Grand Canyon – A Cloud Inversion And The ‘Grandest Hike On Earth’?
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In the following video, entitled ‘Rim To Rim’, Andy Lewicky hikes from south to north, from Yaki Point to Bright Angel Point, Grand Canyon, via the Kaibab Trail – in one very long day. He describes it as ‘simply the grandest hike on Earth’. And having watched it, it’s difficult to argue with him. Truly spectacular.
Watch it now and decide for yourself:
The Grand Canyon is one of the 7 natural wonders of the world. The full list includes:
Harbour of Rio de Janeiro
Great Barrier Reef
It is a steep-sided canyon carved by the Colorado River in the state of Arizona in the United States. It is contained within and managed by Grand Canyon National Park, the Hualapai Tribal Nation, and the Havasupai Tribe. President Theodore Roosevelt was a major proponent of preservation of the Grand Canyon area, and visited it on numerous occasions to hunt and enjoy the scenery.
Grand Canyon Star Trail by Justin Kern
But it’s not just the geology and landscape of the canyon that is so dramatic. On some days it also combines with certain special weather conditions to produce some amazing scenes – that is, if you are lucky enough to be there at the right time.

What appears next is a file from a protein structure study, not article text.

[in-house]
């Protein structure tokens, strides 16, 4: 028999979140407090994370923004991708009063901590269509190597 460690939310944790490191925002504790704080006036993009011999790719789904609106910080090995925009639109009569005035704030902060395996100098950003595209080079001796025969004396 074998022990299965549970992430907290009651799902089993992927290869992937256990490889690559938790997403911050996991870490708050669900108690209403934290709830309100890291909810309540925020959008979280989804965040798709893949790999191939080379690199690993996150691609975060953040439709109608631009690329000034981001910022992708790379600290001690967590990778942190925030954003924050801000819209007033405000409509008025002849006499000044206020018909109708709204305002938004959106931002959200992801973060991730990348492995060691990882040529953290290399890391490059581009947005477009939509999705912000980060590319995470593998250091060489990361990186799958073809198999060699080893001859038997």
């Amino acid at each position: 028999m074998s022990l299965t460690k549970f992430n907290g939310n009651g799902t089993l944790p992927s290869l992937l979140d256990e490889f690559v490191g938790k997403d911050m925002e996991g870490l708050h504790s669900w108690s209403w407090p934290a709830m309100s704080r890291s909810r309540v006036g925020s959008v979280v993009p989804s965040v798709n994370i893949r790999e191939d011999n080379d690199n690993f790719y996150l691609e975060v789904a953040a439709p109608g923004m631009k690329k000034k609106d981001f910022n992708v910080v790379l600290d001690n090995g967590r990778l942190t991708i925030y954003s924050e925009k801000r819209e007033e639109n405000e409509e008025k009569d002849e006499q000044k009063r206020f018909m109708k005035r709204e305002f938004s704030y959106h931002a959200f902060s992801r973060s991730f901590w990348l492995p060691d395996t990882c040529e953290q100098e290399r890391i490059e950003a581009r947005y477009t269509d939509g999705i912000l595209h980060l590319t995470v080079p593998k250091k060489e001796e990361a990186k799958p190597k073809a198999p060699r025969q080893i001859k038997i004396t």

The following photograph captures a rare total inversion seen from Mather Point on the South Rim of the Grand Canyon. Cloud inversions are formed through the interaction of warm and cold air masses.
The Grand Canyon is 277 miles (446 km) long, up to 18 miles (29 km) wide and attains a depth of over a mile (6,000 feet or 1,800 meters). Nearly two billion years of Earth’s geological history have been exposed as the Colorado River and its tributaries cut their channels through layer after layer of rock while the Colorado Plateau was uplifted. While the specific geologic processes and timing that formed the Grand Canyon are the subject of debate by geologists recent evidence suggests that the Colorado River established its course through the canyon at least 17 million years ago. Since that time, the Colorado River continued to erode and form the canyon to its present-day configuration.
Grand Canyon Rainbow by Keith Cuddeback
For thousands of years, the area has been continuously inhabited by Native Americans who built settlements within the canyon and its many caves. The Pueblo people considered the Grand Canyon (“Ongtupqa” in the Hopi language) a holy site, and made pilgrimages to it. The first European known to have viewed the Grand Canyon was García López de Cárdenas from Spain, who arrived in 1540 (see Grand Canyon).
If you are planning a trip to the Grand Canyon, the NPS have produce a handy guide which you can download fromhere.